I was talking to a Reuters reporter the other day and learned of a new acupuncture study out of China, this one about amblyopia, or “lazy eye”. Amblyopia is a common and interesting visual problem. During development of the visual system if an eye is understimulated, the brain will not process data coming from that eye correctly, leading to a decrease in vision in the eye, despite the eye itself being structurally normal. There are several types of amblyopia, the most common of which is called “anisometropic”, but we’ll use the simpler word “refractive”.
Refractive amblyopia can be treated successfully, even when detected relatively late. Standard treatment involves correcting “normal” visual problems (that is, making sure the child is using glasses if they need them) and encouraging use of the lazy eye, often by patching the good eye. The authors of the current study reasoned that because it can be difficult and embarrassing for children to wear eye patches, and because they believe in acupuncture, a randomized controlled trial of acupuncture for amblyopia would be a good idea.
It’s actually a spectacularly bad idea, but you shouldn’t take my word for it. Let’s examine the study.
Let me first reassure you that the techniques used did not involve inserting needles into children’s eyeballs. But that’s about all the reassurance I can give. This study fails the initial “sniff test” for plausibility. There is no anatomic or physiologic reason that sticking needles into a child should affect their amblyopia (although I suppose if the needles were sufficiently painful and placed only in the visual field of the lazy eye…).
This fact in and of itself essentially invalidates the study. But let’s just suppose for a moment that there was some valid reason for thinking that acupuncture might work.
Not-So Blind, Not So Random
This particular study lends itself to far too many puns, but one of the first and most obvious problems with this study is its lack of blinding, that is, every researcher and patient knows what treatment is being given. Also, subjects (or victims?) of this experiment were recruited from eye clinics. They were not, for example, chosen serially (at least as reported). This can introduce bias into the experiment. For example, parents responding to recruitment announcements might be more predisposed to “believe in” acupuncture, and therefore be more responsive to placebo effects.
All subjects of the experiment were wearing the usual corrective lenses for several months on entry to the study. They were measured for new glasses if needed, and then randomized to either eye patching or acupuncture. Both sets of patients continued to use corrective lenses. The control (patching) group was instructed to use the patch for two hours a day and do near-vision activities. This is reasonably standard, although longer periods are often used.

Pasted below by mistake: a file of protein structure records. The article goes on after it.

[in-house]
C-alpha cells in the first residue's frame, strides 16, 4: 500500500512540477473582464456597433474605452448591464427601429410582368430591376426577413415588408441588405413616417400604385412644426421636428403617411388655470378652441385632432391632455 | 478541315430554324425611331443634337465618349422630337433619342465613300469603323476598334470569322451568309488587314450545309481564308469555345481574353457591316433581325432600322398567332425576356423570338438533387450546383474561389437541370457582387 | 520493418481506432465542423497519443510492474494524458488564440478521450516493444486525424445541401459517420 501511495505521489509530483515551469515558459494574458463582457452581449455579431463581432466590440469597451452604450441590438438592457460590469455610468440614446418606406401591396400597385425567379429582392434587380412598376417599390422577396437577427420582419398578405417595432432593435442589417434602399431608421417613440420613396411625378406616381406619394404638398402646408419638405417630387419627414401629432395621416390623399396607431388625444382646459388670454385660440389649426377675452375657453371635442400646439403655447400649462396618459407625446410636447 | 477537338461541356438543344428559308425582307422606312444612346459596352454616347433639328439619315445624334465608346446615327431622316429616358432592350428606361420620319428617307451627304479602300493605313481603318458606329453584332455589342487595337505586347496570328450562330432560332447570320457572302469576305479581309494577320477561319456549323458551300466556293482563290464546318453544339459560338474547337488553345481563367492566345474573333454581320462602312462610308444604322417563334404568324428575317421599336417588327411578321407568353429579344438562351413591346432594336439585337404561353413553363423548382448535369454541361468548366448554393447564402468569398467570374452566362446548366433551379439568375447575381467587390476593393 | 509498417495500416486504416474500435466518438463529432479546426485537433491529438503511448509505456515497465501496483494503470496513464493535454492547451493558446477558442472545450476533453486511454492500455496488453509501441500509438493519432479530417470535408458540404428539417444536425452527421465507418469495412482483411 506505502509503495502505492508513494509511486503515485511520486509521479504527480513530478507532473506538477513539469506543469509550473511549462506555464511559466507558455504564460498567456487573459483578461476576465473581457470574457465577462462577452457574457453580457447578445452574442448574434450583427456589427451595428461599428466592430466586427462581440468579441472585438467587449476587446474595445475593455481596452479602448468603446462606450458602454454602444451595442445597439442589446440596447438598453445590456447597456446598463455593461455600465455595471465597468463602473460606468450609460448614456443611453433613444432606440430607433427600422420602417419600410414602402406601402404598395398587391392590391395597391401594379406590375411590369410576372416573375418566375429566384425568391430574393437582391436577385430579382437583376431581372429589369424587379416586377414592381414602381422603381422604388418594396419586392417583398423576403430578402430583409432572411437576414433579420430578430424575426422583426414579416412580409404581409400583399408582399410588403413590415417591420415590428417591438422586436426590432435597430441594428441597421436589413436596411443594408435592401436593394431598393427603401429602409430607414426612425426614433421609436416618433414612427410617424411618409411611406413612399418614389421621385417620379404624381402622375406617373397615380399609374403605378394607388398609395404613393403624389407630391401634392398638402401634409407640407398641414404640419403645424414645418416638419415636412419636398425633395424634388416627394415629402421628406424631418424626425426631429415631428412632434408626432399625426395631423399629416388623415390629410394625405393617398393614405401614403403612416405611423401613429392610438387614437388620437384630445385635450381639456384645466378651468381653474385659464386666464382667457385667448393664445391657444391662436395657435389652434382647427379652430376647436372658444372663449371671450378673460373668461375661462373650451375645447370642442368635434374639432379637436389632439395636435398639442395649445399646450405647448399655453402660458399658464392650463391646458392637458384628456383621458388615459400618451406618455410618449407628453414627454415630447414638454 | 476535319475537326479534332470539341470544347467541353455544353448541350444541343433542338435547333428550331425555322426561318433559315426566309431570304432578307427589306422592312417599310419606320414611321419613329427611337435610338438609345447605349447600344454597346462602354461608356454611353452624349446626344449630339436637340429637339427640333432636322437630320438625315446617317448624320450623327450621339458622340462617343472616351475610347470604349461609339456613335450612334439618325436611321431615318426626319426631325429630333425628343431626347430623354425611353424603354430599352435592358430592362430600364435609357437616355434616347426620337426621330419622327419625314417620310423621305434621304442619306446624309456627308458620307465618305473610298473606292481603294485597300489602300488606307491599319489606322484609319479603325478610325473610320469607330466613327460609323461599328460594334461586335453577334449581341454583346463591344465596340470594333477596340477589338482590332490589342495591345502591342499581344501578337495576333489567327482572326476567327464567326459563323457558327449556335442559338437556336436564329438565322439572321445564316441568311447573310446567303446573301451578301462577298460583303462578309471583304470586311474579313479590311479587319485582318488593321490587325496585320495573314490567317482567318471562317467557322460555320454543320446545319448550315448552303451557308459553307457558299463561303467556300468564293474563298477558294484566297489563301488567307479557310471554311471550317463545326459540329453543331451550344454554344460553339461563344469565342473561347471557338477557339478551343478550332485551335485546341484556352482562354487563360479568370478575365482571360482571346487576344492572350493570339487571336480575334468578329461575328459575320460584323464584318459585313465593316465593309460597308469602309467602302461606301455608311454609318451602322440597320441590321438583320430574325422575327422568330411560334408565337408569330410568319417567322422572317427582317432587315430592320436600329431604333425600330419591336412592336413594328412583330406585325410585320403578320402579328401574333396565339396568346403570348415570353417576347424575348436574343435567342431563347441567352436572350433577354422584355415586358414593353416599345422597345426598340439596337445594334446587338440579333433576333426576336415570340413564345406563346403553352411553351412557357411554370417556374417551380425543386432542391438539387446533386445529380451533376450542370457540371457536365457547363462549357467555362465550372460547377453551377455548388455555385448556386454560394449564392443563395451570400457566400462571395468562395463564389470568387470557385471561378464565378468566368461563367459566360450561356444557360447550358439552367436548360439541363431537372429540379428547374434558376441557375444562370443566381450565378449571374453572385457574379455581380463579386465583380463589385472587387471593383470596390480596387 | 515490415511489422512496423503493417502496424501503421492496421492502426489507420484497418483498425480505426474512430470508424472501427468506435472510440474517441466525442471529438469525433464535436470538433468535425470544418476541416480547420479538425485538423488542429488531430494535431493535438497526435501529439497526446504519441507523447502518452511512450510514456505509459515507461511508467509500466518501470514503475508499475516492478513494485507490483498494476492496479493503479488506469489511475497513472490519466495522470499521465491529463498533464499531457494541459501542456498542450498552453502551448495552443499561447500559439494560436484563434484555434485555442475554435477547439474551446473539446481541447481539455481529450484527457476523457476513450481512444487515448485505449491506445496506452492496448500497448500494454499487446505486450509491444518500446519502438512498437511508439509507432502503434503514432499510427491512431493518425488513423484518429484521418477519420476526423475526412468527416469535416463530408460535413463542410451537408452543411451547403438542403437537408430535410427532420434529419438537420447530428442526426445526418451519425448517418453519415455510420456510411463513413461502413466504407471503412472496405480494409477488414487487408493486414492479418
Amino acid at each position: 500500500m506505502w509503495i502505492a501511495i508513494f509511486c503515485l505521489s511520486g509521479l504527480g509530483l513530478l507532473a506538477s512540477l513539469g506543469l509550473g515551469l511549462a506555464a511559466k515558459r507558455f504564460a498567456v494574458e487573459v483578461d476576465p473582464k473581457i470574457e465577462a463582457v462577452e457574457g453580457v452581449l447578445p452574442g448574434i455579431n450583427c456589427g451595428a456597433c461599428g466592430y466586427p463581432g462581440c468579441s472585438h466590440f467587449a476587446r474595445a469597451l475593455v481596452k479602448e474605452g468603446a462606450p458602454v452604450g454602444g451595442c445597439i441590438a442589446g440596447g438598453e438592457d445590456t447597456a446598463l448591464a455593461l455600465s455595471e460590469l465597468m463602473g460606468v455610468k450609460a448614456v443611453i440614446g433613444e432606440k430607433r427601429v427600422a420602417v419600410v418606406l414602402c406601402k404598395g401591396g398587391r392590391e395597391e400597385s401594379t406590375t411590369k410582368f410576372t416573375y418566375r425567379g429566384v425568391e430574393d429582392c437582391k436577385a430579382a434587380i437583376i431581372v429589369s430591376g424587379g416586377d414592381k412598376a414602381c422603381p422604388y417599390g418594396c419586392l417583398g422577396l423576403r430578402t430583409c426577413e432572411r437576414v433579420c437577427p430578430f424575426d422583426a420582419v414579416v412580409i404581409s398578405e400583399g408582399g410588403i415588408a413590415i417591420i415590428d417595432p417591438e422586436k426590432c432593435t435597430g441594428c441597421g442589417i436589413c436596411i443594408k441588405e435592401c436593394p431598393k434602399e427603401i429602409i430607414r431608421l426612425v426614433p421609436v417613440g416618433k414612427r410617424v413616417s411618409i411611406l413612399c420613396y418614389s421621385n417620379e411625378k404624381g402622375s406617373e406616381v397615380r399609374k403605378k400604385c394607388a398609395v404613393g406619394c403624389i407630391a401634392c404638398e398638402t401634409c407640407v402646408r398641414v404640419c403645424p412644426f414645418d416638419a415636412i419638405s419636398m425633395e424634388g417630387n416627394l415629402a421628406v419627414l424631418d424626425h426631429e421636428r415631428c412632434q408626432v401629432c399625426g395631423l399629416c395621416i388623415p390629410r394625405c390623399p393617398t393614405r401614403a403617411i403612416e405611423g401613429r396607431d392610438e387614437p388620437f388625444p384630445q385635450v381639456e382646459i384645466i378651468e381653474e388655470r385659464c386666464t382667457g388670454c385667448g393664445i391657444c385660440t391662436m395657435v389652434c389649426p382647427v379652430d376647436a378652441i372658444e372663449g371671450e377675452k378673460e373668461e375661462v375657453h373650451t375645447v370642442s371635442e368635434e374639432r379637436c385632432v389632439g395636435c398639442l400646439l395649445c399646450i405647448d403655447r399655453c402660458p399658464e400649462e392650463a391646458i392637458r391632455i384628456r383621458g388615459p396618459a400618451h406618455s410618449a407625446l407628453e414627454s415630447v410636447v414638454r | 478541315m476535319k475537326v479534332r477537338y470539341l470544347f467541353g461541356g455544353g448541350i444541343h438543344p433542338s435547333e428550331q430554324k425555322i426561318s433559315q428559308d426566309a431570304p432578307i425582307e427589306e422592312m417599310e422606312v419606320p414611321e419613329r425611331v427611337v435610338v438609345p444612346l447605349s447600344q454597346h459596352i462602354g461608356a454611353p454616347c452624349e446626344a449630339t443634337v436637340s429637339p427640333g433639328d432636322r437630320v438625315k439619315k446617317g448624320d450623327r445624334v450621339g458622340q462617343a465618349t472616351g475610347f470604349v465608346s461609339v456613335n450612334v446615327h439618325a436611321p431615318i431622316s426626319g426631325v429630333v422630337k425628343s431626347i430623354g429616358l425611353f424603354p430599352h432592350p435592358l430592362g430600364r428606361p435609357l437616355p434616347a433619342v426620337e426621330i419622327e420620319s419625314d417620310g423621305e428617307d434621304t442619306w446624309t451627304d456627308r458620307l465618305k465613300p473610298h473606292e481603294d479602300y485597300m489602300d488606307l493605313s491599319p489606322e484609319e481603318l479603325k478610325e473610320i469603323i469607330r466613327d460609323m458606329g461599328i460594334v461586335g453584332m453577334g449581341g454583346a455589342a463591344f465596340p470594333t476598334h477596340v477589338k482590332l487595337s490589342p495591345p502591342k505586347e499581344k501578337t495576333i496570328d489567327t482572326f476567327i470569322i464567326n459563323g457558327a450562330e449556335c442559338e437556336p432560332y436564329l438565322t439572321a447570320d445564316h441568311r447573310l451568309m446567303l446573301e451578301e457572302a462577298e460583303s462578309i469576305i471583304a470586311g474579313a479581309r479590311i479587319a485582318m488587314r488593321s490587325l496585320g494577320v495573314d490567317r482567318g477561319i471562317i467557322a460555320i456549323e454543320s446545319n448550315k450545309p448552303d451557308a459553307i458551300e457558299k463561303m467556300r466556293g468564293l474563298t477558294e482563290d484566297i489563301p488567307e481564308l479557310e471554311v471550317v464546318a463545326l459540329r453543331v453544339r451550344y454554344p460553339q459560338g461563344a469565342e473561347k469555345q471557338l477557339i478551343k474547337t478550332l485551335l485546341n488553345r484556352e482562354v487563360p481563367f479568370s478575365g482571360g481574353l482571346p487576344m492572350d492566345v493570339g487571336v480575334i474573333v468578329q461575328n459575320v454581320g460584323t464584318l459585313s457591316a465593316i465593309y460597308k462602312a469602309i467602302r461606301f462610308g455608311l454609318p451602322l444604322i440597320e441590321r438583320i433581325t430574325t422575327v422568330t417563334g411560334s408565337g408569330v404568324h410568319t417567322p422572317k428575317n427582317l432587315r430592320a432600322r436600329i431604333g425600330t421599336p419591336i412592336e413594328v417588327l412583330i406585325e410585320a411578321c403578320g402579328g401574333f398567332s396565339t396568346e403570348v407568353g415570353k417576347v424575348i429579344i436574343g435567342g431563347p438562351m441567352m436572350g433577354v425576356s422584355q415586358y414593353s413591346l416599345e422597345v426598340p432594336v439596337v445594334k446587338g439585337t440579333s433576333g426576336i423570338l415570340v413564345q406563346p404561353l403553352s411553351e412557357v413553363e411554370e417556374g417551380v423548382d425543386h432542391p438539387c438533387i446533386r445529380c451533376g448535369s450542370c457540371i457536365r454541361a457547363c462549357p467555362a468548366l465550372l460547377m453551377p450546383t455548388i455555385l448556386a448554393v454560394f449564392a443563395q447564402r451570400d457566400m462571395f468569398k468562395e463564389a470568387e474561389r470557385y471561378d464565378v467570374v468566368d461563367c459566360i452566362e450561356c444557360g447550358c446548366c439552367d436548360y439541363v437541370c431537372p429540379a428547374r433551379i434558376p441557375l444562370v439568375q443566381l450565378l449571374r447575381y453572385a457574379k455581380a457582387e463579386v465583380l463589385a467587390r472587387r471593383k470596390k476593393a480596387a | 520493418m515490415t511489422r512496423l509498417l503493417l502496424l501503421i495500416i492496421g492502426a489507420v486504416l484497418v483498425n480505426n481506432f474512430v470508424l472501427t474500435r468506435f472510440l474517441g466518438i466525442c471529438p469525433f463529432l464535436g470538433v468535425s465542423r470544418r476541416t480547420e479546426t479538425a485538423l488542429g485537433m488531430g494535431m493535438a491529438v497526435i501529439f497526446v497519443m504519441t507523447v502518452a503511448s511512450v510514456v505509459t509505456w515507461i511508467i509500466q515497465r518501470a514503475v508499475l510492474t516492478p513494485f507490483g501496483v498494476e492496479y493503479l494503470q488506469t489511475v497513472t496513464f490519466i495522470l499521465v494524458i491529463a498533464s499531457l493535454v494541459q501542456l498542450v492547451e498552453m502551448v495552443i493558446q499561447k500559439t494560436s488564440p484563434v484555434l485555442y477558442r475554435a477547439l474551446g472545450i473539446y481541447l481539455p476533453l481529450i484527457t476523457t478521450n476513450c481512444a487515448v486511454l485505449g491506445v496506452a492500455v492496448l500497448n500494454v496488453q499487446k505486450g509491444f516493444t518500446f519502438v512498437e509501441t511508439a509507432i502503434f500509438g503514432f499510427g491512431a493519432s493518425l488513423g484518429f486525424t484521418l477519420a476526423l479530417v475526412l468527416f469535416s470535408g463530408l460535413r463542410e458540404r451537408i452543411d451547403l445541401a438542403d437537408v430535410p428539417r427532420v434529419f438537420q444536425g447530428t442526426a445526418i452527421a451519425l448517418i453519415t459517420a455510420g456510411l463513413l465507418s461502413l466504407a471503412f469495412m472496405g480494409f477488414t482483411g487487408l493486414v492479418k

The test group was subjected to acupuncture an also instructed to do near-vision activity, but without the patch.
What the researches found was that the groups had similar improvements in vision, or in study-speak, that acupuncture was non-inferior to patching. They interpret this as meaning that acupuncture may be a nice alternative to patching for similar kids with lazy eye. Is that what the results really say?
Well, no. In studies of amblyopia, especially in older children as in this study, many (about a quarter) improve significantly with eyeglasses alone. Children in both groups received this standard therapy. Also, although two hours of patching has in some studies been found to be as good as longer periods, this is the bare minimum of patching time that is used. This study did not include longer (and perhaps more typical) patching times.
This is one of the serious flaws in this study and any conclusions drawn from it—this study says nothing about acupuncture, because there was no adequate control group. It might have been interesting to compare the two groups to a spectacles-only group—perhaps both acupuncture and 2-hour eye patching were equally ineffective, rather than equally effective.
But of course the fatal flaw is the one stated by the authors:
Although the treatment effect of acupuncture appears promising, the mechanism underlying its success as a treatment for amblyopia remains unclear.
The underlying mechanism is unclear because there is none. No effect has been shown, and if it were, given the biologic implausibility, almost any explanation would be preferred to “the acupuncture did it”.
While a better-designed study might be intellectually interesting, it would be ultimately useless and immediately unethical. Acupuncture is more invasive than standard therapy and there is no reason to think it has any real advantages. I find little comfort in the fact that the study was approved by an institutional review board and published in a major peer-reviewed journal.
Zhao, J., Lam, D., Chen, L., Wang, Y., Zheng, C., Lin, Q., Rao, S., Fan, D., Zhang, M., Leung, P., & Ritch, R. (2010). Randomized Controlled Trial of Patching vs Acupuncture for Anisometropic Amblyopia in Children Aged 7 to 12 Years Archives of Ophthalmology, 128 (12), 1510-1517 DOI: 10.1001/archophthalmol.2010.306